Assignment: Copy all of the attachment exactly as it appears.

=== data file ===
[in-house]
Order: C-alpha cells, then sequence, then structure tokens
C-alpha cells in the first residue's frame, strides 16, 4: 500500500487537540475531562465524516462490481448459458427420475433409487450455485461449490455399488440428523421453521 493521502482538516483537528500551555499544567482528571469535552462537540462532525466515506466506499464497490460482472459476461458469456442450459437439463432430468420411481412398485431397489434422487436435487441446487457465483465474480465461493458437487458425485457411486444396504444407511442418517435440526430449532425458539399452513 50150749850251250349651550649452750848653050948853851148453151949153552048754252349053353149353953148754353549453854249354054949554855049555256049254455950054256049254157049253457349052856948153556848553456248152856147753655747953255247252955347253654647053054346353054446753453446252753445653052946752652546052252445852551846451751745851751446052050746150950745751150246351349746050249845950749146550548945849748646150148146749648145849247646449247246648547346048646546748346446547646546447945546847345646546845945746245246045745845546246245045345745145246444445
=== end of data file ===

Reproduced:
[in-house]
Order: C-alpha cells, then sequence, then structure tokens
C-alpha cells in the first residue's frame, strides 16, 4: 500500500487537540475531562465524516462490481448459458427420475433409487450455485461449490455399488440428523421453521 493521502482538516483537528500551555499544567482528571469535552462537540462532525466515506466506499464497490460482472459476461458469456442450459437439463432430468420411481412398485431397489434422487436435487441446487457465483465474480465461493458437487458425485457411486444396504444407511442418517435440526430449532425458539399452513 50150749850251250349651550649452750848653050948853851148453151949153552048754252349053353149353953148754353549453854249354054949554855049555256049254455950054256049254157049253457349052856948153556848553456248152856147753655747953255247252955347253654647053054346353054446753453446252753445653052946752652546052252445852551846451751745851751446052050746150950745751150246351349746050249845950749146550548945849748646150148146749648145849247646449247246648547346048646546748346446547646546447945546847345646546845945746245246045745845546246245045345745145246444445